Few studies have investigated the dose-response relationship between exercise and weight control. This study aimed to assess the effects of different types of supervised exercise training on weight control and other metabolic outcomes in patients with type 2 diabetes mellitus and explore the dose-response relationship between exercise volume/duration and these outcomes. PubMed/MEDLINE, Embase, and Cochrane databases were searched for studies between January 1980 and June 2019. Randomized control trials in type 2 diabetes mellitus patients with supervised exercise training versus control treatment were included. The primary outcome was changes in body weight (kg). The secondary outcomes included changes in waist circumference (cm) and total body fat percentage (%). Forty-two randomized control trials, including 3,625 patients with type 2 diabetes mellitus were included. Overall, exercise treatment was associated with significant reduction in body weight (weighted mean differences, -1.10 kg; 95% CI [-1.58, -0.62], p < .01), waist circumference (weighted mean differences, -2.51 cm; 95% CI [-3.25, -1.77], p < .01), and total body fat (weighted mean differences, -1.16%; 95% CI [-1.58%, -0.75%], p < .01). The percentage of total body fat was reduced by all types of exercise, with a significant difference between aerobic exercise and resistance exercise (p = .02) and a significant difference between combined exercise and resistance exercise (p < .01). A higher volume of aerobic exercise and a higher volume of resistance exercise were superior in reducing body weight. In conclusion, supervised exercise training improved metabolic outcomes in general, while different types and volume of exercises have their own merits.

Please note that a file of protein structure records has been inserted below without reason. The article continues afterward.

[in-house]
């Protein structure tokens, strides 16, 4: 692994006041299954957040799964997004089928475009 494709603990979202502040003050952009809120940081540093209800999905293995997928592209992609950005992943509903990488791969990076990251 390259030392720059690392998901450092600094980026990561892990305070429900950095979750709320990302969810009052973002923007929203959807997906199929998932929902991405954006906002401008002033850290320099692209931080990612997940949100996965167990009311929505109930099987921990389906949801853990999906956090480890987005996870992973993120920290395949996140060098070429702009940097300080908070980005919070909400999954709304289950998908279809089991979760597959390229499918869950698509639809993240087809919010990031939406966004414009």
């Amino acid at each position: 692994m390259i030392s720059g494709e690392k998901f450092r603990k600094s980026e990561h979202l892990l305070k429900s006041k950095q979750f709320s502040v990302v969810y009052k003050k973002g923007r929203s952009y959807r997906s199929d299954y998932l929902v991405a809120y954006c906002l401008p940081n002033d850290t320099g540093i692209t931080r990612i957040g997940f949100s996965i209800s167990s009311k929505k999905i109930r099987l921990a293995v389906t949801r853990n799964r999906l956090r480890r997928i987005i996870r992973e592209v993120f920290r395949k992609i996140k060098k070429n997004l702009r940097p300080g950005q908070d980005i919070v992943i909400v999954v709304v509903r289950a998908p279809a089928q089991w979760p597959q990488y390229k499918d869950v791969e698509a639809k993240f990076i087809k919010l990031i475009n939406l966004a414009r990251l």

International journal of sport nutrition and exercise metabolism
186 - 194
Department of Endocrinology and Metabolism, Peking University People's Hospital, Beijing,China.
Humans, Diabetes Mellitus, Type 2, Body Weight, Exercise, Exercise Therapy, Resistance Training, Waist Circumference